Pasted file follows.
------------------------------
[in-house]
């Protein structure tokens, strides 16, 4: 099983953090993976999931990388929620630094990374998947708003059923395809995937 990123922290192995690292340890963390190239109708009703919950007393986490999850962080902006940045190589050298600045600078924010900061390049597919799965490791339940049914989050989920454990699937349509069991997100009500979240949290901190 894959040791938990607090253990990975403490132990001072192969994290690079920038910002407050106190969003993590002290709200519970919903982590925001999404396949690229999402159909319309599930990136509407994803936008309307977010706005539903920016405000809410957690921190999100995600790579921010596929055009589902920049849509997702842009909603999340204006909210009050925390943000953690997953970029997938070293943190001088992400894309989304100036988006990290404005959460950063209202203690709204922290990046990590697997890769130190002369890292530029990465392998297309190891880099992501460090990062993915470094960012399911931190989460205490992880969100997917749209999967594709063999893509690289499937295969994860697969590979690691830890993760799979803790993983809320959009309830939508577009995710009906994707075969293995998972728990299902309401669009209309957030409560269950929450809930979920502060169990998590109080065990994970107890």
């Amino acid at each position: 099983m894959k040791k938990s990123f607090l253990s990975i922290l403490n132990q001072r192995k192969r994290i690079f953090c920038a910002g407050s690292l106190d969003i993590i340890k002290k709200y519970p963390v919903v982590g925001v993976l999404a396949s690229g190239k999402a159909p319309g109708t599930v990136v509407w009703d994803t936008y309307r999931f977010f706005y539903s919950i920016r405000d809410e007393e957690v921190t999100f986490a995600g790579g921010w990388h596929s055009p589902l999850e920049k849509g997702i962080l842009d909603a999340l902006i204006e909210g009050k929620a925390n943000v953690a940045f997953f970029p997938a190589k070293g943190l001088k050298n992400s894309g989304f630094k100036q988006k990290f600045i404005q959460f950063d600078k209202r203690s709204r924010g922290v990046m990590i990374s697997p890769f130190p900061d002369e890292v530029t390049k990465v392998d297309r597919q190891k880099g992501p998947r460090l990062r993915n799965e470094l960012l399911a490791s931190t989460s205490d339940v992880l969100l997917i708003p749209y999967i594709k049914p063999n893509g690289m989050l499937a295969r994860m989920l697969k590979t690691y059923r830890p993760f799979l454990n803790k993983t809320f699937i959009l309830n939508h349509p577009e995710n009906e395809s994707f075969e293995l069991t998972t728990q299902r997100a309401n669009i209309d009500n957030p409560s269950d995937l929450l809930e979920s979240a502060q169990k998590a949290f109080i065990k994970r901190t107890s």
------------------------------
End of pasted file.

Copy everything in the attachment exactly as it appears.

[in-house]
């Protein structure tokens, strides 16, 4: 099983953090993976999931990388929620630094990374998947708003059923395809995937 990123922290192995690292340890963390190239109708009703919950007393986490999850962080902006940045190589050298600045600078924010900061390049597919799965490791339940049914989050989920454990699937349509069991997100009500979240949290901190 894959040791938990607090253990990975403490132990001072192969994290690079920038910002407050106190969003993590002290709200519970919903982590925001999404396949690229999402159909319309599930990136509407994803936008309307977010706005539903920016405000809410957690921190999100995600790579921010596929055009589902920049849509997702842009909603999340204006909210009050925390943000953690997953970029997938070293943190001088992400894309989304100036988006990290404005959460950063209202203690709204922290990046990590697997890769130190002369890292530029990465392998297309190891880099992501460090990062993915470094960012399911931190989460205490992880969100997917749209999967594709063999893509690289499937295969994860697969590979690691830890993760799979803790993983809320959009309830939508577009995710009906994707075969293995998972728990299902309401669009209309957030409560269950929450809930979920502060169990998590109080065990994970107890």
């Amino acid at each position: 099983m894959k040791k938990s990123f607090l253990s990975i922290l403490n132990q001072r192995k192969r994290i690079f953090c920038a910002g407050s690292l106190d969003i993590i340890k002290k709200y519970p963390v919903v982590g925001v993976l999404a396949s690229g190239k999402a159909p319309g109708t599930v990136v509407w009703d994803t936008y309307r999931f977010f706005y539903s919950i920016r405000d809410e007393e957690v921190t999100f986490a995600g790579g921010w990388h596929s055009p589902l999850e920049k849509g997702i962080l842009d909603a999340l902006i204006e909210g009050k929620a925390n943000v953690a940045f997953f970029p997938a190589k070293g943190l001088k050298n992400s894309g989304f630094k100036q988006k990290f600045i404005q959460f950063d600078k209202r203690s709204r924010g922290v990046m990590i990374s697997p890769f130190p900061d002369e890292v530029t390049k990465v392998d297309r597919q190891k880099g992501p998947r460090l990062r993915n799965e470094l960012l399911a490791s931190t989460s205490d339940v992880l969100l997917i708003p749209y999967i594709k049914p063999n893509g690289m989050l499937a295969r994860m989920l697969k590979t690691y059923r830890p993760f799979l454990n803790k993983t809320f699937i959009l309830n939508h349509p577009e995710n009906e395809s994707f075969e293995l069991t998972t728990q299902r997100a309401n669009i209309d009500n957030p409560s269950d995937l929450l809930e979920s979240a502060q169990k998590a949290f109080i065990k994970r901190t107890s």